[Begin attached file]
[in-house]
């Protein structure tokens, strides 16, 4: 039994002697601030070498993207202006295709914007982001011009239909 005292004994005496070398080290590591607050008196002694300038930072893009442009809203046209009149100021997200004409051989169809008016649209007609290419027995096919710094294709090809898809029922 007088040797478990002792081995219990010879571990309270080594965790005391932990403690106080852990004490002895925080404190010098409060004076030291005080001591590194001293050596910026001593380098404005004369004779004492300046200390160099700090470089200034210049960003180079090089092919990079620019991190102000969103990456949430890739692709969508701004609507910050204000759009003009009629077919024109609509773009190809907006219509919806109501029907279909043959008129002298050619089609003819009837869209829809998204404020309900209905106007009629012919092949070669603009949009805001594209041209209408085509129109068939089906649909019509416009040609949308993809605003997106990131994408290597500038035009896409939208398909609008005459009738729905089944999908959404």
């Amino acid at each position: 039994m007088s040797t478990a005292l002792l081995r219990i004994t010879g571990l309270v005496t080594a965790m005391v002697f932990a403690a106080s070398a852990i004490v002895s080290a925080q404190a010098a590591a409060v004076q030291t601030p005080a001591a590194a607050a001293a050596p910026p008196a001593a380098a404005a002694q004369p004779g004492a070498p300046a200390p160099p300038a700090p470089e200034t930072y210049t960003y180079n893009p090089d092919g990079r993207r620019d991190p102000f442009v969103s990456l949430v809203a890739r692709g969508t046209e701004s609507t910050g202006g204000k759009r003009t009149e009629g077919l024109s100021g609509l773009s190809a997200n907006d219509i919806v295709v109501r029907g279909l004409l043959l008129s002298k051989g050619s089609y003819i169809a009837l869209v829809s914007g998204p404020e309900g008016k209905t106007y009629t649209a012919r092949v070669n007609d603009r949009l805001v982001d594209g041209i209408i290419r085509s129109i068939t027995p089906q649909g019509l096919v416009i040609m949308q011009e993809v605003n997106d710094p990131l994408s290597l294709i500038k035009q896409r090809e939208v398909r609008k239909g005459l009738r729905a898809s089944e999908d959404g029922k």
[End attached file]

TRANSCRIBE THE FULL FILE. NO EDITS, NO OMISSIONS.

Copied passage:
[in-house]
């Protein structure tokens, strides 16, 4: 039994002697601030070498993207202006295709914007982001011009239909 005292004994005496070398080290590591607050008196002694300038930072893009442009809203046209009149100021997200004409051989169809008016649209007609290419027995096919710094294709090809898809029922 007088040797478990002792081995219990010879571990309270080594965790005391932990403690106080852990004490002895925080404190010098409060004076030291005080001591590194001293050596910026001593380098404005004369004779004492300046200390160099700090470089200034210049960003180079090089092919990079620019991190102000969103990456949430890739692709969508701004609507910050204000759009003009009629077919024109609509773009190809907006219509919806109501029907279909043959008129002298050619089609003819009837869209829809998204404020309900209905106007009629012919092949070669603009949009805001594209041209209408085509129109068939089906649909019509416009040609949308993809605003997106990131994408290597500038035009896409939208398909609008005459009738729905089944999908959404």
């Amino acid at each position: 039994m007088s040797t478990a005292l002792l081995r219990i004994t010879g571990l309270v005496t080594a965790m005391v002697f932990a403690a106080s070398a852990i004490v002895s080290a925080q404190a010098a590591a409060v004076q030291t601030p005080a001591a590194a607050a001293a050596p910026p008196a001593a380098a404005a002694q004369p004779g004492a070498p300046a200390p160099p300038a700090p470089e200034t930072y210049t960003y180079n893009p090089d092919g990079r993207r620019d991190p102000f442009v969103s990456l949430v809203a890739r692709g969508t046209e701004s609507t910050g202006g204000k759009r003009t009149e009629g077919l024109s100021g609509l773009s190809a997200n907006d219509i919806v295709v109501r029907g279909l004409l043959l008129s002298k051989g050619s089609y003819i169809a009837l869209v829809s914007g998204p404020e309900g008016k209905t106007y009629t649209a012919r092949v070669n007609d603009r949009l805001v982001d594209g041209i209408i290419r085509s129109i068939t027995p089906q649909g019509l096919v416009i040609m949308q011009e993809v605003n997106d710094p990131l994408s290597l294709i500038k035009q896409r090809e939208v398909r609008k239909g005459l009738r729905a898809s089944e999908d959404g029922k």